Trophic facilitation by introduced top predators: grey wolf subsidies to scavengers in Yellowstone National Park

Authors

  • Christopher C. Wilmers,

    Corresponding author
    1. Department of Environmental Science, Policy and Management, University of California, Berkeley, CA 94720–3112, USA,
      C. C. Wilmers, Department of Environmental Science, Policy and Management, 201 Wellman Hall #3112, University of California, Berkeley, CA 94720–3112, USA. Tel: 510-381-8640; Fax: 510-642-7428; E-mail: cwilmers@nature.berkeley.edu
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  • Robert L. Crabtree,

    1. Yellowstone Ecological Research Center, 7500 Jarmen Circle, Suite 2, Bozeman, MT 59715, USA, and
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  • Douglas W. Smith,

    1. Yellowstone Center for Resources, Wolf Project, PO Box 168, Yellowstone National Park, WY 82910, USA
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  • Kerry M. Murphy,

    1. Yellowstone Center for Resources, Wolf Project, PO Box 168, Yellowstone National Park, WY 82910, USA
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  • Wayne M. Getz

    1. Department of Environmental Science, Policy and Management, University of California, Berkeley, CA 94720–3112, USA,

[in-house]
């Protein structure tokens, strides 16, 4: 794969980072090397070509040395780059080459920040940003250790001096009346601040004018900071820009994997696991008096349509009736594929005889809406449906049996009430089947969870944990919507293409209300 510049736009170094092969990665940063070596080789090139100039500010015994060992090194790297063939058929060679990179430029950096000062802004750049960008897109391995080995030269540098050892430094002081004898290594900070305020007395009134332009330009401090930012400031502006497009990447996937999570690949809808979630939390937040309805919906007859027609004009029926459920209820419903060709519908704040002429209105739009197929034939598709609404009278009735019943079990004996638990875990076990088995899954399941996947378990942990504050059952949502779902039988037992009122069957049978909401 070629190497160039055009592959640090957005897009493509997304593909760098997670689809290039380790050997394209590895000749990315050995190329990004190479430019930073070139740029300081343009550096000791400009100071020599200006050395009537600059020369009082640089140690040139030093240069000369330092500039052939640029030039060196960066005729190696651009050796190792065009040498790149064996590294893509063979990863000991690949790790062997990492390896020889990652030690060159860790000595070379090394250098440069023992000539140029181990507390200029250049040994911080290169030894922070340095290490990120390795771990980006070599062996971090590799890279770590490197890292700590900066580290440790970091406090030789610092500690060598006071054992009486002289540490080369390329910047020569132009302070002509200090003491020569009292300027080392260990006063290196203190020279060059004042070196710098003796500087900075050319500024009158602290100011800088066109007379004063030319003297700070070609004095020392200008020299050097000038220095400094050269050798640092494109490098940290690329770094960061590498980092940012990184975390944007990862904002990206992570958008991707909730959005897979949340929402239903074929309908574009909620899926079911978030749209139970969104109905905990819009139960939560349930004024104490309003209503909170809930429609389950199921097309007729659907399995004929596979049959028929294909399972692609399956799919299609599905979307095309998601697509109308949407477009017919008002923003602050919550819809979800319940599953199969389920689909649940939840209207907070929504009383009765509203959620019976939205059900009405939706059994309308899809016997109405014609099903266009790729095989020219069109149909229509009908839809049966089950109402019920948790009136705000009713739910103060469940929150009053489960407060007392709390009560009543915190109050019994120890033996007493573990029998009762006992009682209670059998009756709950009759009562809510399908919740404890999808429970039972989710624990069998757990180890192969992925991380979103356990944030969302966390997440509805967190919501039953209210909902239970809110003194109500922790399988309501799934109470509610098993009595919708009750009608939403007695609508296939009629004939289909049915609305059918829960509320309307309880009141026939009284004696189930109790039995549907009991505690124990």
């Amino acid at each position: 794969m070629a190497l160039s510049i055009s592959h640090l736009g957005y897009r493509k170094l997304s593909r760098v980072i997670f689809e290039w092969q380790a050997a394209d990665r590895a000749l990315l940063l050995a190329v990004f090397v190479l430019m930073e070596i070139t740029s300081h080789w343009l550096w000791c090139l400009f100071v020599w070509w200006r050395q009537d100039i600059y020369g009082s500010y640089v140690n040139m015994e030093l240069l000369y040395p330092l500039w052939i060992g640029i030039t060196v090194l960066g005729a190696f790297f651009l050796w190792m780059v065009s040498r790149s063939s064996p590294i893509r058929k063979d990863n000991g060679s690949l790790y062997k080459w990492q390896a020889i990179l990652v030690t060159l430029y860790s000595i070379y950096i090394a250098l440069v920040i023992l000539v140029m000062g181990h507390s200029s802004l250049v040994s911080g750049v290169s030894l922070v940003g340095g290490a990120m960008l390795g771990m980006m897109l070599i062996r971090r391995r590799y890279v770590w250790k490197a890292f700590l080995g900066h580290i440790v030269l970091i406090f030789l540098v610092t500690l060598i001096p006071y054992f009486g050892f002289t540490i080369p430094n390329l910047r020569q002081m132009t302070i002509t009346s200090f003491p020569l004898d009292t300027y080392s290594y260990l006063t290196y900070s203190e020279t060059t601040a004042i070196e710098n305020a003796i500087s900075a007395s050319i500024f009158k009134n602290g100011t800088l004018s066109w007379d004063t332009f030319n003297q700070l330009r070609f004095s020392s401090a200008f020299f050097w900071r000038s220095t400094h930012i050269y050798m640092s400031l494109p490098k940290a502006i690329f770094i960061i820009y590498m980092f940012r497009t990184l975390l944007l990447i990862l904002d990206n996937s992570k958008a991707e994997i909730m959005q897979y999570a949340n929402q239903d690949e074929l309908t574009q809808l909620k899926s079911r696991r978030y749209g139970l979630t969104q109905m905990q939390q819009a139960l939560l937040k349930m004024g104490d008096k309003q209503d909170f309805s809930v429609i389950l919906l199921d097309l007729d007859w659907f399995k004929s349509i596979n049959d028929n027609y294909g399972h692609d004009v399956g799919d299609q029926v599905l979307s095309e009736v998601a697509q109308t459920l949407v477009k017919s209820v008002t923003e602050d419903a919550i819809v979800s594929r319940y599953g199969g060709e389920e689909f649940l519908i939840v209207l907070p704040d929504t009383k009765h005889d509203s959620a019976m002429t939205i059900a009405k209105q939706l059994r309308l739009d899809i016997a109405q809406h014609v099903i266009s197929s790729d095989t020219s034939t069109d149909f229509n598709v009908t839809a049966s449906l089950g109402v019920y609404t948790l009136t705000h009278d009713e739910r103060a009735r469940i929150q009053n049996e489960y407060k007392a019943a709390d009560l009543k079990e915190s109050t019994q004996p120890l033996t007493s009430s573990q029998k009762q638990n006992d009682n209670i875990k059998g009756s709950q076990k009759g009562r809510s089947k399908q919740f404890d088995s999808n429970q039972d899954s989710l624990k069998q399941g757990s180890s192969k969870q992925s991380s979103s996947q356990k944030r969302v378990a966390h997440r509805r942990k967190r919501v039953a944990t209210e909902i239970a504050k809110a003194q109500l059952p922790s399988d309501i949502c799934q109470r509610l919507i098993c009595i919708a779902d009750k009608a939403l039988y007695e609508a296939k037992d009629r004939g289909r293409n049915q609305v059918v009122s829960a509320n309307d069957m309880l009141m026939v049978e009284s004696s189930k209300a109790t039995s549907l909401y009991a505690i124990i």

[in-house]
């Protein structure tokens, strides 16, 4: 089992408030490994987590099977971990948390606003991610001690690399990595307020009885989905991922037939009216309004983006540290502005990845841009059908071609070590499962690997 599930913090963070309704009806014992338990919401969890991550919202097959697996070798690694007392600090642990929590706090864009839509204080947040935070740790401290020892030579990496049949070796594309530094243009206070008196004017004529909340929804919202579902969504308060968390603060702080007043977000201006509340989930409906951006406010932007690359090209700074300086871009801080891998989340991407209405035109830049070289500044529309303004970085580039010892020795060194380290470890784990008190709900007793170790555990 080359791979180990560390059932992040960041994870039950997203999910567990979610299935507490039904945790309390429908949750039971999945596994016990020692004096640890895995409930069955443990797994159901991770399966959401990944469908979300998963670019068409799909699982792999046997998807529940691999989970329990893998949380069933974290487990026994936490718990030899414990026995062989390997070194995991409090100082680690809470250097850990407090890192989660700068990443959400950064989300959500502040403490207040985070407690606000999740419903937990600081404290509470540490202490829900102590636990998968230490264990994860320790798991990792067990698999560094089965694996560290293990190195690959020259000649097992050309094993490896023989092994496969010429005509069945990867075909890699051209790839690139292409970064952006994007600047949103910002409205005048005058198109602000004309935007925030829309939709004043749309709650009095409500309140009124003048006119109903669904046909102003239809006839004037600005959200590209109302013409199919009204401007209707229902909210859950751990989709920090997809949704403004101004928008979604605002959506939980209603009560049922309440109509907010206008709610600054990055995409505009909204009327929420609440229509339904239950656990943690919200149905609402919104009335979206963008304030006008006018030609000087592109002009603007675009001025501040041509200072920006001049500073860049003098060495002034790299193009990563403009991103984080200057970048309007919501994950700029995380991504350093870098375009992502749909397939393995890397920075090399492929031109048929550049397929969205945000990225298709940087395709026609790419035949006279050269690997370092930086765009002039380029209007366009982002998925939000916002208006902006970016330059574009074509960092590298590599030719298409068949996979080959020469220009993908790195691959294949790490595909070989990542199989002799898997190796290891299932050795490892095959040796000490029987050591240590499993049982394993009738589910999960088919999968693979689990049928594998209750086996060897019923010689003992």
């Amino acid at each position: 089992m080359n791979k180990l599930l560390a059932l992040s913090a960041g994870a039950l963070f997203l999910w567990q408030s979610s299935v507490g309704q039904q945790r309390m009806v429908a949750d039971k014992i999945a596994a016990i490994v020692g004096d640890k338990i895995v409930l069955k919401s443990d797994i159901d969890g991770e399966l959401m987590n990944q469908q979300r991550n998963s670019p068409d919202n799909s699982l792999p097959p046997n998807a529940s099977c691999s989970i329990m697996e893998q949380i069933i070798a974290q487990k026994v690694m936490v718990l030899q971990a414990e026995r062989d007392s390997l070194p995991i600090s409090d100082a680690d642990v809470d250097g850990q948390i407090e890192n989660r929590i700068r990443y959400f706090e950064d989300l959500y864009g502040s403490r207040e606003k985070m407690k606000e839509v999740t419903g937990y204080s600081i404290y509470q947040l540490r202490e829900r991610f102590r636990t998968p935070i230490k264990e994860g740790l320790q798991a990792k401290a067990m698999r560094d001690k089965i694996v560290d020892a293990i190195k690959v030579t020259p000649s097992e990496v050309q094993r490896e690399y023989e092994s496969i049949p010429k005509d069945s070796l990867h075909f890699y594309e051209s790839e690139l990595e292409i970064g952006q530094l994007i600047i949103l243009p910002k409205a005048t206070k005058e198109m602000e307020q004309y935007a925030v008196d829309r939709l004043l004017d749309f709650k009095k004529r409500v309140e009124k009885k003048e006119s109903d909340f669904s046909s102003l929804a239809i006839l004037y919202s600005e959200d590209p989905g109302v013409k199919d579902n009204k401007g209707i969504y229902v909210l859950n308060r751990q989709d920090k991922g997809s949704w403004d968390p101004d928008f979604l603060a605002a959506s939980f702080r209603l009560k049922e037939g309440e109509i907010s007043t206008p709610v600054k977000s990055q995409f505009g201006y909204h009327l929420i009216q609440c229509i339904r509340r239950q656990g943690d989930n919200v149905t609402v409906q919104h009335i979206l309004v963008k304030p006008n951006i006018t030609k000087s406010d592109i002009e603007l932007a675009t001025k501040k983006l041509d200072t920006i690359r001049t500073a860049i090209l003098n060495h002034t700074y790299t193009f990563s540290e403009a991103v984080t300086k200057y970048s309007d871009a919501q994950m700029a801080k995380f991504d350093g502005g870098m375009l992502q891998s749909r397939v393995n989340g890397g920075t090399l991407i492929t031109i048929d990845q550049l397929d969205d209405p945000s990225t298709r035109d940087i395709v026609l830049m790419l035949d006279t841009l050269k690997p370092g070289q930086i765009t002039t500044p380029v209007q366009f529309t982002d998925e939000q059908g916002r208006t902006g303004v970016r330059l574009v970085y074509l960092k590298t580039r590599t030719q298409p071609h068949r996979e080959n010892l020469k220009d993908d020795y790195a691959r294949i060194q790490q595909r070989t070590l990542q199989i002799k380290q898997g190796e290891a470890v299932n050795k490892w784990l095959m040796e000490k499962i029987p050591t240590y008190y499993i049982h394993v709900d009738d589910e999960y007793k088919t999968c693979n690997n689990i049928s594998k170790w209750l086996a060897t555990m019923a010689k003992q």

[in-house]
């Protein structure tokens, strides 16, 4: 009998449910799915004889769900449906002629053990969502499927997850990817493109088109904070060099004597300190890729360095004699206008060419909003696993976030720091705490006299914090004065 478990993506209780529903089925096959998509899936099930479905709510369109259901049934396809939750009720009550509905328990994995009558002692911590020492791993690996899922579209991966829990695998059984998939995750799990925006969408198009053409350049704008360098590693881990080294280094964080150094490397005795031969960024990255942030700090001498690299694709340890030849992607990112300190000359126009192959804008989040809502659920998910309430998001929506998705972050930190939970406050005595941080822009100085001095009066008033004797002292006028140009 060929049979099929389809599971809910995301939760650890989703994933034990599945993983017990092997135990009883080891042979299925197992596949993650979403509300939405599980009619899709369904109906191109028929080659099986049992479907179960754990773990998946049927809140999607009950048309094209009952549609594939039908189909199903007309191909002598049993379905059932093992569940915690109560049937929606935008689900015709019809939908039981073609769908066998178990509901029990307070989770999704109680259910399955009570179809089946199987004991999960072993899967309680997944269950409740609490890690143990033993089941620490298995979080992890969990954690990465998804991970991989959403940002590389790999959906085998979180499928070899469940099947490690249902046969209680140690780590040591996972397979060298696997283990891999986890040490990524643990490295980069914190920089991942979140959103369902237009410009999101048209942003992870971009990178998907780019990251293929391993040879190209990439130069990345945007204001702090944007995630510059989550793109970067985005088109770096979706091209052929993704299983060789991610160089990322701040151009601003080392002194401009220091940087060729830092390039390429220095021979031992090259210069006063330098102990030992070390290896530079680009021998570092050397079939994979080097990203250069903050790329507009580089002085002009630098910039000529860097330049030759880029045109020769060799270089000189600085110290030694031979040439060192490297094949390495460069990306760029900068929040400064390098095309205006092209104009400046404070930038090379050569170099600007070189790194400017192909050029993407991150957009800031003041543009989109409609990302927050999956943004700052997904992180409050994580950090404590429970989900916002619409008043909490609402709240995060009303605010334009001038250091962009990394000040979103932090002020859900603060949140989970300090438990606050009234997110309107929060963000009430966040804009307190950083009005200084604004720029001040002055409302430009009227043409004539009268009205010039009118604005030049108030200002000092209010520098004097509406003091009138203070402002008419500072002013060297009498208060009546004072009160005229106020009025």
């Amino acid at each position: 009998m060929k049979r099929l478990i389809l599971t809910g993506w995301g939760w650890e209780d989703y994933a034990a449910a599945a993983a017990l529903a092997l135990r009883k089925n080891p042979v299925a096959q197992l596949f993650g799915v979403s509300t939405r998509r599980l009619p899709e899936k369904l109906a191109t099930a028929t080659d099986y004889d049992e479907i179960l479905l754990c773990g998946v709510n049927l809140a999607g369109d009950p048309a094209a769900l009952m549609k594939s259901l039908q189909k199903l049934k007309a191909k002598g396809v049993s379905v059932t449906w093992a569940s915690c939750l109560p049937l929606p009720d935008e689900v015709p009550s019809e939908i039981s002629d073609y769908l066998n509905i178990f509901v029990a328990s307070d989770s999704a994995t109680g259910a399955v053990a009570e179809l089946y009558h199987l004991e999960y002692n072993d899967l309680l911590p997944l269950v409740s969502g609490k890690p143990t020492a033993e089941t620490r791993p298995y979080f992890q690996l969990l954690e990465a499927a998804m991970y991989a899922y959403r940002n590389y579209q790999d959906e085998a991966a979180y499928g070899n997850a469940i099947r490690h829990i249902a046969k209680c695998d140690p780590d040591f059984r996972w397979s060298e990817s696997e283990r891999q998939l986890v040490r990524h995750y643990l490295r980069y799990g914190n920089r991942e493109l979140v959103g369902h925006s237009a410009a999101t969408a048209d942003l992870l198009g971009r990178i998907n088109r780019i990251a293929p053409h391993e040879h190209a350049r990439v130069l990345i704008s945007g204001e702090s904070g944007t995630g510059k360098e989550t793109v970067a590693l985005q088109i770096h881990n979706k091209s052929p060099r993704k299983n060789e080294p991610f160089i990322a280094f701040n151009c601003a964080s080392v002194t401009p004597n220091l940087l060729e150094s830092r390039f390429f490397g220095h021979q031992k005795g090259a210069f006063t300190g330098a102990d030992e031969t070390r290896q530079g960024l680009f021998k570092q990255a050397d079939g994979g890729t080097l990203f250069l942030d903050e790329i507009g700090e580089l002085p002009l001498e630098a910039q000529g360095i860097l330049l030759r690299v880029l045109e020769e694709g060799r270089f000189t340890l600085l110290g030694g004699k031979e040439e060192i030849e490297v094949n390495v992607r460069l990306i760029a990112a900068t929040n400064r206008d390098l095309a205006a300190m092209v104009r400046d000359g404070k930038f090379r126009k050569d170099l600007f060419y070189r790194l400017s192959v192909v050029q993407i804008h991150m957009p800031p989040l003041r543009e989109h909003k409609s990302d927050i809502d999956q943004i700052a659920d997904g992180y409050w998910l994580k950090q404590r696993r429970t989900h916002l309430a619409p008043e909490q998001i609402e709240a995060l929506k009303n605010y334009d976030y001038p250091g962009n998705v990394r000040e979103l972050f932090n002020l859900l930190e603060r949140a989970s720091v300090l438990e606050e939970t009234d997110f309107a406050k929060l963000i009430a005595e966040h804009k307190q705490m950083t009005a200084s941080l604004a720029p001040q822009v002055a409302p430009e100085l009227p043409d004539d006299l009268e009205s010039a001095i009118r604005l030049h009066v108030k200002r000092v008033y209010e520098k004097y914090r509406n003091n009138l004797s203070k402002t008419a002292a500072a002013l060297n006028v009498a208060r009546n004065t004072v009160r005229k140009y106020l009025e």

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C. C. Wilmers, Department of Environmental Science, Policy and Management, 201 Wellman Hall #3112, University of California, Berkeley, CA 94720–3112, USA. Tel: 510-381-8640; Fax: 510-642-7428; E-mail: cwilmers@nature.berkeley.edu

Summary

  • 1The reintroduction of grey wolves Canis lupus (L.) to Yellowstone National Park provides a natural experiment in which to study the effects of a keystone predator on ecosystem function.
  • 2Grey wolves often provision scavengers with carrion by partially consuming their prey.
  • 3In order to examine how grey wolf foraging behaviour influences the availability of carrion to scavengers, we observed consumption of 57 wolf-killed elk Cervus elaphus (L.) and determined the percentage of edible biomass eaten by wolves from each carcass.
  • 4We found that the percentage of a carcass consumed by wolves increases as snow depth decreases and the ratio of wolf pack size to prey size and distance to the road increases. In addition, wolf packs of intermediate size provide the most carrion to scavengers.
  • 5Applying linear regression models to the years prior to reintroduction, we calculate carrion biomass availability had wolves been present, and contrast this to a previously published index of carrion availability. Our results demonstrate that wolves increase the time period over which carrion is available, and change the variability in scavenge from a late winter pulse dependent primarily on abiotic environmental conditions to one that is relatively constant across the winter and primarily dependent on wolf demographics. Wolves also decrease the year-to-year and month-to-month variation in carrion availability.
  • 6By transferring the availability of carrion from the highly productive late winter, to the less productive early winter and from highly productive years to less productive ones, wolves provide a temporal subsidy to scavengers.

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